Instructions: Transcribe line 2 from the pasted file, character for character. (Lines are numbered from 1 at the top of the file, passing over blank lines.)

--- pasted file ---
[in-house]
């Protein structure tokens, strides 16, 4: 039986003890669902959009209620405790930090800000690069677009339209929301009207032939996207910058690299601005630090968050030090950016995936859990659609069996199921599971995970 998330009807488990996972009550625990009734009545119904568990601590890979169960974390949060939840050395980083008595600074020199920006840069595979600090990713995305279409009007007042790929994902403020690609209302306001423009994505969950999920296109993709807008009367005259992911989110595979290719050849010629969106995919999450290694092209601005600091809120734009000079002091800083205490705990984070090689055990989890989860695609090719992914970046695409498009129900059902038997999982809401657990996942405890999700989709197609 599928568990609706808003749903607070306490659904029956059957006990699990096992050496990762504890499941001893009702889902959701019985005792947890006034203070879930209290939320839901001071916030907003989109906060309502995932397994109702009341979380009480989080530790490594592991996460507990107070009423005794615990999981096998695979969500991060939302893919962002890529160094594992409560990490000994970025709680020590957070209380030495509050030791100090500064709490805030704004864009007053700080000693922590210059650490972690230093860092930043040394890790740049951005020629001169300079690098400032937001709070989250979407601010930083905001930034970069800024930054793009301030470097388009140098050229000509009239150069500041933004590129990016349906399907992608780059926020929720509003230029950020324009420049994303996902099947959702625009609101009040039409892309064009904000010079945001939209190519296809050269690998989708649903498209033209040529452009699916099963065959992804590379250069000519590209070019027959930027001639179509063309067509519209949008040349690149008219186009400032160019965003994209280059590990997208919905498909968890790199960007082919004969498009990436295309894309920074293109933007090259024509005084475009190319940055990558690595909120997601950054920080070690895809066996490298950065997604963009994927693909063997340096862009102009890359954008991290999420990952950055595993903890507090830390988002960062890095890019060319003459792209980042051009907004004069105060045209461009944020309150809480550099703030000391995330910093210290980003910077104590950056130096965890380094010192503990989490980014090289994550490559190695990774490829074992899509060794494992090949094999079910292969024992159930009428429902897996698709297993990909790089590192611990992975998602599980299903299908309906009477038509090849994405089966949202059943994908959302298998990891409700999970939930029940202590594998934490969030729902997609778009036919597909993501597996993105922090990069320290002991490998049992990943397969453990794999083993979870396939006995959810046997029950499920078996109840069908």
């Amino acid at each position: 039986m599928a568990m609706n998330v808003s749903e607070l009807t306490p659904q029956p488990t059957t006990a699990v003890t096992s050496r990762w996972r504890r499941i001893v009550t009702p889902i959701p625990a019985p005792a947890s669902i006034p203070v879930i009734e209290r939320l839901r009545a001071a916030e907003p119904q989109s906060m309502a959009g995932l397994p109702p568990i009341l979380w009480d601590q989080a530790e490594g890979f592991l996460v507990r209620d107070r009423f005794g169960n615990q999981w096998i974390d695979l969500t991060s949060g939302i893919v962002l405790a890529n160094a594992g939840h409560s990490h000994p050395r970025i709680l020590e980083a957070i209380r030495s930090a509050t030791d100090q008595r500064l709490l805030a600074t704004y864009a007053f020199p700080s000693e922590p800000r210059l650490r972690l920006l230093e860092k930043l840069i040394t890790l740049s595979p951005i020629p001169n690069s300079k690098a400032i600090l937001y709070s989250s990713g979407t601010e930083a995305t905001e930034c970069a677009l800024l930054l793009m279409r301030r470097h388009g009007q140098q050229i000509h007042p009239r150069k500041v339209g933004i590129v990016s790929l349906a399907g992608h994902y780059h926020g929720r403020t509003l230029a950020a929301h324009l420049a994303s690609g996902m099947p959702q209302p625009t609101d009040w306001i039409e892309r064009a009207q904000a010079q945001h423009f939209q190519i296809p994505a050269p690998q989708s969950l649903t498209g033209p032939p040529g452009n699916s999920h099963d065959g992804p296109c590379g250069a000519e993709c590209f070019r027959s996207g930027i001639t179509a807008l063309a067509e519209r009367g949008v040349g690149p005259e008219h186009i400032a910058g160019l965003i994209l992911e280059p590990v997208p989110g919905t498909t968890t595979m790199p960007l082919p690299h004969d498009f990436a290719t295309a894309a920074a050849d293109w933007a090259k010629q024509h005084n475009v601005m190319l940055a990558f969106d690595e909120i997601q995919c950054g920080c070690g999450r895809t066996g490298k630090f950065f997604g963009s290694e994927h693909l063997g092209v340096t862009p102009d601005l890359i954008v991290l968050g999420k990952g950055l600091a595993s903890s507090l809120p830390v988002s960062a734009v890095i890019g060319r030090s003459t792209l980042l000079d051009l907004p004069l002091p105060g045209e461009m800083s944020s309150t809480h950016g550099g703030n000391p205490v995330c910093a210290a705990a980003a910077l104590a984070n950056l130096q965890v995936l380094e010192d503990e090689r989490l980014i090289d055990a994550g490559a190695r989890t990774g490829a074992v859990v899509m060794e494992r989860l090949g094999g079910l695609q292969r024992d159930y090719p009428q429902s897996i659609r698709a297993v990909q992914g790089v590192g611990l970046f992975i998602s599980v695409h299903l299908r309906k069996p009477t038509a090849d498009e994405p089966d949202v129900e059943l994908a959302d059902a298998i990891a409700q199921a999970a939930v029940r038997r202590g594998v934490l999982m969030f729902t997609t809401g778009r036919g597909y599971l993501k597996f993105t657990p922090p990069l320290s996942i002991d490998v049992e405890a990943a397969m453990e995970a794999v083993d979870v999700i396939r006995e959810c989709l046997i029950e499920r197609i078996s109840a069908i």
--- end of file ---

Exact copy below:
């Protein structure tokens, strides 16, 4: 039986003890669902959009209620405790930090800000690069677009339209929301009207032939996207910058690299601005630090968050030090950016995936859990659609069996199921599971995970 998330009807488990996972009550625990009734009545119904568990601590890979169960974390949060939840050395980083008595600074020199920006840069595979600090990713995305279409009007007042790929994902403020690609209302306001423009994505969950999920296109993709807008009367005259992911989110595979290719050849010629969106995919999450290694092209601005600091809120734009000079002091800083205490705990984070090689055990989890989860695609090719992914970046695409498009129900059902038997999982809401657990996942405890999700989709197609 599928568990609706808003749903607070306490659904029956059957006990699990096992050496990762504890499941001893009702889902959701019985005792947890006034203070879930209290939320839901001071916030907003989109906060309502995932397994109702009341979380009480989080530790490594592991996460507990107070009423005794615990999981096998695979969500991060939302893919962002890529160094594992409560990490000994970025709680020590957070209380030495509050030791100090500064709490805030704004864009007053700080000693922590210059650490972690230093860092930043040394890790740049951005020629001169300079690098400032937001709070989250979407601010930083905001930034970069800024930054793009301030470097388009140098050229000509009239150069500041933004590129990016349906399907992608780059926020929720509003230029950020324009420049994303996902099947959702625009609101009040039409892309064009904000010079945001939209190519296809050269690998989708649903498209033209040529452009699916099963065959992804590379250069000519590209070019027959930027001639179509063309067509519209949008040349690149008219186009400032160019965003994209280059590990997208919905498909968890790199960007082919004969498009990436295309894309920074293109933007090259024509005084475009190319940055990558690595909120997601950054920080070690895809066996490298950065997604963009994927693909063997340096862009102009890359954008991290999420990952950055595993903890507090830390988002960062890095890019060319003459792209980042051009907004004069105060045209461009944020309150809480550099703030000391995330910093210290980003910077104590950056130096965890380094010192503990989490980014090289994550490559190695990774490829074992899509060794494992090949094999079910292969024992159930009428429902897996698709297993990909790089590192611990992975998602599980299903299908309906009477038509090849994405089966949202059943994908959302298998990891409700999970939930029940202590594998934490969030729902997609778009036919597909993501597996993105922090990069320290002991490998049992990943397969453990794999083993979870396939006995959810046997029950499920078996109840069908």